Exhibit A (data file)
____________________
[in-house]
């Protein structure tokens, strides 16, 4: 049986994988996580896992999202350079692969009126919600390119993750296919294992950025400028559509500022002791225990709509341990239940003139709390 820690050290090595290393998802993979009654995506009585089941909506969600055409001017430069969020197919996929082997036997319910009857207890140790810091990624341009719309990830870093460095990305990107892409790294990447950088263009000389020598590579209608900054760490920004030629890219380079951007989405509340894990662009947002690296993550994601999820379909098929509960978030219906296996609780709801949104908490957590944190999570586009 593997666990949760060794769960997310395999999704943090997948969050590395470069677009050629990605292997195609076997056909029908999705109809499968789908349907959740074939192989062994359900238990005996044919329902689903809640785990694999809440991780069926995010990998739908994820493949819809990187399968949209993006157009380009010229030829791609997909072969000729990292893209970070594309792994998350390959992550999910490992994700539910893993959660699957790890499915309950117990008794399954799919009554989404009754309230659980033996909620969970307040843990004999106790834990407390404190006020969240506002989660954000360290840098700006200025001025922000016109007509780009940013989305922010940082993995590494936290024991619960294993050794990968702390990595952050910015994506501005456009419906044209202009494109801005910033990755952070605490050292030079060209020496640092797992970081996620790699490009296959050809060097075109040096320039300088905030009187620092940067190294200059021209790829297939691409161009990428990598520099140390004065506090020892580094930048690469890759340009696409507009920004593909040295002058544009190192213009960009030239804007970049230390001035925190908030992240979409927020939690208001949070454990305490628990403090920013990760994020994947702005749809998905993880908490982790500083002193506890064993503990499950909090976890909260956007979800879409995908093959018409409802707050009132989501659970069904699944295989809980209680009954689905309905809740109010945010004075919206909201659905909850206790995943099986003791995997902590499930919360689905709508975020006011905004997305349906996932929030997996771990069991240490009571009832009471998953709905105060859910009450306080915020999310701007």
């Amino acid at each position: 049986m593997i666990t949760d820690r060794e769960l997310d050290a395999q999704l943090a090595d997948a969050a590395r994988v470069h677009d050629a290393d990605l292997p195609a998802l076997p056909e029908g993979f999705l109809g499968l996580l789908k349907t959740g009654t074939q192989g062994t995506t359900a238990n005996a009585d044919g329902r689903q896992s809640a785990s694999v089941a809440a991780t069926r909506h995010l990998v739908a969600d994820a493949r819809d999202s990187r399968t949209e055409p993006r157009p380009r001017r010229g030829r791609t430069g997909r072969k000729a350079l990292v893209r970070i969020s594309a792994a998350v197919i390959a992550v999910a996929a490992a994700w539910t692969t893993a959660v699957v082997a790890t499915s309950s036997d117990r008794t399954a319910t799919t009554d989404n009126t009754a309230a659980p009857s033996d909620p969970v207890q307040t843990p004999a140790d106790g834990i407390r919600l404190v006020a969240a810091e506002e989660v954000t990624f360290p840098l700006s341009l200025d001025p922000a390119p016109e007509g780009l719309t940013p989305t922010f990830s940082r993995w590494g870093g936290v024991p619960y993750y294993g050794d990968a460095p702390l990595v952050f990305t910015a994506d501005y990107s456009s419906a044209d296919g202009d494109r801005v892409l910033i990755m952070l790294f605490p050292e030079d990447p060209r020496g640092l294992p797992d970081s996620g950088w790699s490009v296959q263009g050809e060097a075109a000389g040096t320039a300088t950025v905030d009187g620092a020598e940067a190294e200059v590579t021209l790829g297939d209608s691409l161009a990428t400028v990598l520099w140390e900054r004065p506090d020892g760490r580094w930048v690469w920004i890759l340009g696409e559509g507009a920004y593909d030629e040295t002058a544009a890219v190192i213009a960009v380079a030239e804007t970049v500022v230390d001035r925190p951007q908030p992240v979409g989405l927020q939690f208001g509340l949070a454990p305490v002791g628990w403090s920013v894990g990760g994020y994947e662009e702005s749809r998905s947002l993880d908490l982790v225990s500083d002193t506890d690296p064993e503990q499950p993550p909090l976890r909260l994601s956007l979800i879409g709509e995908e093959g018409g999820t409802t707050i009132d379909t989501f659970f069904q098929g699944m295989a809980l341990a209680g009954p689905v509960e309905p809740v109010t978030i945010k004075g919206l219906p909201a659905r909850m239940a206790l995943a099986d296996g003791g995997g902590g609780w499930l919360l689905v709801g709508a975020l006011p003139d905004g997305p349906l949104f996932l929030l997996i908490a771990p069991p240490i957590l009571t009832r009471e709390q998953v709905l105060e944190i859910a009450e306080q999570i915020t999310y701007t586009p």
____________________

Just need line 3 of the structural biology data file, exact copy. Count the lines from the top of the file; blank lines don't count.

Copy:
């Amino acid at each position: 049986m593997i666990t949760d820690r060794e769960l997310d050290a395999q999704l943090a090595d997948a969050a590395r994988v470069h677009d050629a290393d990605l292997p195609a998802l076997p056909e029908g993979f999705l109809g499968l996580l789908k349907t959740g009654t074939q192989g062994t995506t359900a238990n005996a009585d044919g329902r689903q896992s809640a785990s694999v089941a809440a991780t069926r909506h995010l990998v739908a969600d994820a493949r819809d999202s990187r399968t949209e055409p993006r157009p380009r001017r010229g030829r791609t430069g997909r072969k000729a350079l990292v893209r970070i969020s594309a792994a998350v197919i390959a992550v999910a996929a490992a994700w539910t692969t893993a959660v699957v082997a790890t499915s309950s036997d117990r008794t399954a319910t799919t009554d989404n009126t009754a309230a659980p009857s033996d909620p969970v207890q307040t843990p004999a140790d106790g834990i407390r919600l404190v006020a969240a810091e506002e989660v954000t990624f360290p840098l700006s341009l200025d001025p922000a390119p016109e007509g780009l719309t940013p989305t922010f990830s940082r993995w590494g870093g936290v024991p619960y993750y294993g050794d990968a460095p702390l990595v952050f990305t910015a994506d501005y990107s456009s419906a044209d296919g202009d494109r801005v892409l910033i990755m952070l790294f605490p050292e030079d990447p060209r020496g640092l294992p797992d970081s996620g950088w790699s490009v296959q263009g050809e060097a075109a000389g040096t320039a300088t950025v905030d009187g620092a020598e940067a190294e200059v590579t021209l790829g297939d209608s691409l161009a990428t400028v990598l520099w140390e900054r004065p506090d020892g760490r580094w930048v690469w920004i890759l340009g696409e559509g507009a920004y593909d030629e040295t002058a544009a890219v190192i213009a960009v380079a030239e804007t970049v500022v230390d001035r925190p951007q908030p992240v979409g989405l927020q939690f208001g509340l949070a454990p305490v002791g628990w403090s920013v894990g990760g994020y994947e662009e702005s749809r998905s947002l993880d908490l982790v225990s500083d002193t506890d690296p064993e503990q499950p993550p909090l976890r909260l994601s956007l979800i879409g709509e995908e093959g018409g999820t409802t707050i009132d379909t989501f659970f069904q098929g699944m295989a809980l341990a209680g009954p689905v509960e309905p809740v109010t978030i945010k004075g919206l219906p909201a659905r909850m239940a206790l995943a099986d296996g003791g995997g902590g609780w499930l919360l689905v709801g709508a975020l006011p003139d905004g997305p349906l949104f996932l929030l997996i908490a771990p069991p240490i957590l009571t009832r009471e709390q998953v709905l105060e944190i859910a009450e306080q999570i915020t999310y701007t586009p």